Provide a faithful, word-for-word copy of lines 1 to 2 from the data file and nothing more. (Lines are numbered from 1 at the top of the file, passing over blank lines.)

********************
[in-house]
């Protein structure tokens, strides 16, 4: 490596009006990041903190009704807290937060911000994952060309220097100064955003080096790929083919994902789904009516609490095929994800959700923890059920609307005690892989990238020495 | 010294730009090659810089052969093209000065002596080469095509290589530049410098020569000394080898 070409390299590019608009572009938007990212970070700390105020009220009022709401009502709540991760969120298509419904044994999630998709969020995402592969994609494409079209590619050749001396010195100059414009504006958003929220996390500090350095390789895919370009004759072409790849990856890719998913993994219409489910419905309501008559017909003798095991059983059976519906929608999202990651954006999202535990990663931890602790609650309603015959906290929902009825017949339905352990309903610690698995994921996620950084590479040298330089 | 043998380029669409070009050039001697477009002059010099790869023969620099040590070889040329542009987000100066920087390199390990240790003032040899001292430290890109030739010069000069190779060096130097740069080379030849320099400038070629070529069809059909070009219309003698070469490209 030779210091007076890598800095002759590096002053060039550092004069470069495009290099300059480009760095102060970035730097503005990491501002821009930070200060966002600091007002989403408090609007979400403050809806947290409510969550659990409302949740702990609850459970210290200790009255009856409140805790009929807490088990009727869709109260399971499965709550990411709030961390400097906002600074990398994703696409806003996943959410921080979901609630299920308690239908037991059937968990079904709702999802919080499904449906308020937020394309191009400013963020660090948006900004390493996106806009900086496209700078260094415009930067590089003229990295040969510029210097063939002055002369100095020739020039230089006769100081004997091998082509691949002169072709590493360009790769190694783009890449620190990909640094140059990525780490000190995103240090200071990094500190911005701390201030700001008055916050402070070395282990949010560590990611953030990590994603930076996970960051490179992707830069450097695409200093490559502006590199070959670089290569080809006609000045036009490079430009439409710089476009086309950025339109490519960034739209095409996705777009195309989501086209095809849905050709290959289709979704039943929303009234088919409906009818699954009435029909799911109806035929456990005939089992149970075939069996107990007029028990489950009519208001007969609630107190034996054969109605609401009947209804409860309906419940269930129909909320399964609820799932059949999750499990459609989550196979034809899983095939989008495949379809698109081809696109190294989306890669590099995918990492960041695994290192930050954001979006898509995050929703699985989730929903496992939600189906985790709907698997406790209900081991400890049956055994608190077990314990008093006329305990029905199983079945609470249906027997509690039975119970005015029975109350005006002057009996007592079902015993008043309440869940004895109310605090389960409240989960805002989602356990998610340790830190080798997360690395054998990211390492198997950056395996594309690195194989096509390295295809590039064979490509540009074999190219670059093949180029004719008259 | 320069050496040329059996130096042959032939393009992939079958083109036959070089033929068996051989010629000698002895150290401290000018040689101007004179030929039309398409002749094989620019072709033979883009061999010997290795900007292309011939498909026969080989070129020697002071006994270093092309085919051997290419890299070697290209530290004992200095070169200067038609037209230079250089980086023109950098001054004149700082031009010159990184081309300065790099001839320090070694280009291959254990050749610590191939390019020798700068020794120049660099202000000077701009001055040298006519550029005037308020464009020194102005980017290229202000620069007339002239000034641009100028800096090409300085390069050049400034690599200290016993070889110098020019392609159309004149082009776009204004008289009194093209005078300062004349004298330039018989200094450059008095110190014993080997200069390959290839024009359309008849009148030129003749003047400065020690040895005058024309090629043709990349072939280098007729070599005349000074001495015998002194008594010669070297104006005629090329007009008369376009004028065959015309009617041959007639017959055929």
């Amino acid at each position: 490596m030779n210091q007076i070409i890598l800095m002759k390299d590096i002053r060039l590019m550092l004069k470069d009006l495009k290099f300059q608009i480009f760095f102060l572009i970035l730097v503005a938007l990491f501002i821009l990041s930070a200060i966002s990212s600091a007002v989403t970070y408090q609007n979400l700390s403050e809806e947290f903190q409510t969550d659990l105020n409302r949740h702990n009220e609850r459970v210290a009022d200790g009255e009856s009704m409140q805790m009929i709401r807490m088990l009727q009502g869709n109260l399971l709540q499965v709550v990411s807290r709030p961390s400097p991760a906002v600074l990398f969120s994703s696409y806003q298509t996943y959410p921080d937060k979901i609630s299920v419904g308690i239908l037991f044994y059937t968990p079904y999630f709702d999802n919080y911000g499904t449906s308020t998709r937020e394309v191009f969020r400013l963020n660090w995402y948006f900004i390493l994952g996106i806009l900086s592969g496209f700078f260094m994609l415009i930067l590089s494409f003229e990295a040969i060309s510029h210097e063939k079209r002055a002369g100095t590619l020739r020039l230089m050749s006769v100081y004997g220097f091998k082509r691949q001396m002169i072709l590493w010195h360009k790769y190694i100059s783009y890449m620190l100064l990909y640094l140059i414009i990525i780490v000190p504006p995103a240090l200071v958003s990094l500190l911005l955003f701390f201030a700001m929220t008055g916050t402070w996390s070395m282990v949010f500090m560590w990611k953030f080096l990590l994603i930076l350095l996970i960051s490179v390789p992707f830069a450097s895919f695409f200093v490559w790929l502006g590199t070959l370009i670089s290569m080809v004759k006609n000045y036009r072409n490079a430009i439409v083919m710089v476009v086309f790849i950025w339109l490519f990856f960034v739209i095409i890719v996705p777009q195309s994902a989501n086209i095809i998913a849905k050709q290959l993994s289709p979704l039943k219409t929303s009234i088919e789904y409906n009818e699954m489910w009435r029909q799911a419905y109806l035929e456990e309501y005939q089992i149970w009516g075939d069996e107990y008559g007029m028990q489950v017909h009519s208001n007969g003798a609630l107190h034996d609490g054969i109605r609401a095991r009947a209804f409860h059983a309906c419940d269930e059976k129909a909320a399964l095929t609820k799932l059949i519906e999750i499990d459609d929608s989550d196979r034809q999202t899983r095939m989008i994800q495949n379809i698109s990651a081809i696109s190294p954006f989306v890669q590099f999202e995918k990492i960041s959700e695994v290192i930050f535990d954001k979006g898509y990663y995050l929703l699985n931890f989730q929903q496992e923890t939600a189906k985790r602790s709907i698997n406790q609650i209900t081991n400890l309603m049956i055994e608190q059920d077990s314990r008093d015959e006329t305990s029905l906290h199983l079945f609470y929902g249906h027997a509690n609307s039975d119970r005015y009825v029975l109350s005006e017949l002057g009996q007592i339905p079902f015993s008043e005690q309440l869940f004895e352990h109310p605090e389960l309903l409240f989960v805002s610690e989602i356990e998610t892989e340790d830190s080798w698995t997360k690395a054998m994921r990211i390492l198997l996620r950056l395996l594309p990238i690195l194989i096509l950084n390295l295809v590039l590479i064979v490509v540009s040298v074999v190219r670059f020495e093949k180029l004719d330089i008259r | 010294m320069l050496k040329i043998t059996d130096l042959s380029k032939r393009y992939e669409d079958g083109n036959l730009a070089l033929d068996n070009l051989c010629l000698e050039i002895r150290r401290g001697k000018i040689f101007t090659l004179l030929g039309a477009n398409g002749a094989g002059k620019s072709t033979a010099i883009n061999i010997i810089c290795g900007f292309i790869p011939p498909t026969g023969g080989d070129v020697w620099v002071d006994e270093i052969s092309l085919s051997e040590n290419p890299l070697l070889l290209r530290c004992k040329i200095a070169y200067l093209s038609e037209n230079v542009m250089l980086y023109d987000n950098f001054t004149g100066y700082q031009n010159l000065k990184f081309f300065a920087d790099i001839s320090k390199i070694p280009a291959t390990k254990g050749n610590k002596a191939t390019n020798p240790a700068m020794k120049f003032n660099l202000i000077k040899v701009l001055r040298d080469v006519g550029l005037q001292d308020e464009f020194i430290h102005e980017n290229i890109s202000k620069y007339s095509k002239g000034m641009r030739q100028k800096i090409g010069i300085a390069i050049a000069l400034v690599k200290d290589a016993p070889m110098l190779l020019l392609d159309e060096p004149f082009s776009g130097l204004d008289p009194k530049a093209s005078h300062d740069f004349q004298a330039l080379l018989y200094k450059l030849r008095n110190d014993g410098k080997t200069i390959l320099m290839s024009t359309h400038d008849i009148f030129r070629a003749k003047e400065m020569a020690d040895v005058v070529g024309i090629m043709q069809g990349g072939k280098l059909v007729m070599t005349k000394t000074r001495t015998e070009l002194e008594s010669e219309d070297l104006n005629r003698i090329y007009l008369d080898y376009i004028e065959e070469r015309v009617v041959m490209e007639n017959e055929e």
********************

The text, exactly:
[in-house]
């Protein structure tokens, strides 16, 4: 490596009006990041903190009704807290937060911000994952060309220097100064955003080096790929083919994902789904009516609490095929994800959700923890059920609307005690892989990238020495 | 010294730009090659810089052969093209000065002596080469095509290589530049410098020569000394080898 070409390299590019608009572009938007990212970070700390105020009220009022709401009502709540991760969120298509419904044994999630998709969020995402592969994609494409079209590619050749001396010195100059414009504006958003929220996390500090350095390789895919370009004759072409790849990856890719998913993994219409489910419905309501008559017909003798095991059983059976519906929608999202990651954006999202535990990663931890602790609650309603015959906290929902009825017949339905352990309903610690698995994921996620950084590479040298330089 | 043998380029669409070009050039001697477009002059010099790869023969620099040590070889040329542009987000100066920087390199390990240790003032040899001292430290890109030739010069000069190779060096130097740069080379030849320099400038070629070529069809059909070009219309003698070469490209 030779210091007076890598800095002759590096002053060039550092004069470069495009290099300059480009760095102060970035730097503005990491501002821009930070200060966002600091007002989403408090609007979400403050809806947290409510969550659990409302949740702990609850459970210290200790009255009856409140805790009929807490088990009727869709109260399971499965709550990411709030961390400097906002600074990398994703696409806003996943959410921080979901609630299920308690239908037991059937968990079904709702999802919080499904449906308020937020394309191009400013963020660090948006900004390493996106806009900086496209700078260094415009930067590089003229990295040969510029210097063939002055002369100095020739020039230089006769100081004997091998082509691949002169072709590493360009790769190694783009890449620190990909640094140059990525780490000190995103240090200071990094500190911005701390201030700001008055916050402070070395282990949010560590990611953030990590994603930076996970960051490179992707830069450097695409200093490559502006590199070959670089290569080809006609000045036009490079430009439409710089476009086309950025339109490519960034739209095409996705777009195309989501086209095809849905050709290959289709979704039943929303009234088919409906009818699954009435029909799911109806035929456990005939089992149970075939069996107990007029028990489950009519208001007969609630107190034996054969109605609401009947209804409860309906419940269930129909909320399964609820799932059949999750499990459609989550196979034809899983095939989008495949379809698109081809696109190294989306890669590099995918990492960041695994290192930050954001979006898509995050929703699985989730929903496992939600189906985790709907698997406790209900081991400890049956055994608190077990314990008093006329305990029905199983079945609470249906027997509690039975119970005015029975109350005006002057009996007592079902015993008043309440869940004895109310605090389960409240989960805002989602356990998610340790830190080798997360690395054998990211390492198997950056395996594309690195194989096509390295295809590039064979490509540009074999190219670059093949180029004719008259 | 320069050496040329059996130096042959032939393009992939079958083109036959070089033929068996051989010629000698002895150290401290000018040689101007004179030929039309398409002749094989620019072709033979883009061999010997290795900007292309011939498909026969080989070129020697002071006994270093092309085919051997290419890299070697290209530290004992200095070169200067038609037209230079250089980086023109950098001054004149700082031009010159990184081309300065790099001839320090070694280009291959254990050749610590191939390019020798700068020794120049660099202000000077701009001055040298006519550029005037308020464009020194102005980017290229202000620069007339002239000034641009100028800096090409300085390069050049400034690599200290016993070889110098020019392609159309004149082009776009204004008289009194093209005078300062004349004298330039018989200094450059008095110190014993080997200069390959290839024009359309008849009148030129003749003047400065020690040895005058024309090629043709990349072939280098007729070599005349000074001495015998002194008594010669070297104006005629090329007009008369376009004028065959015309009617041959007639017959055929």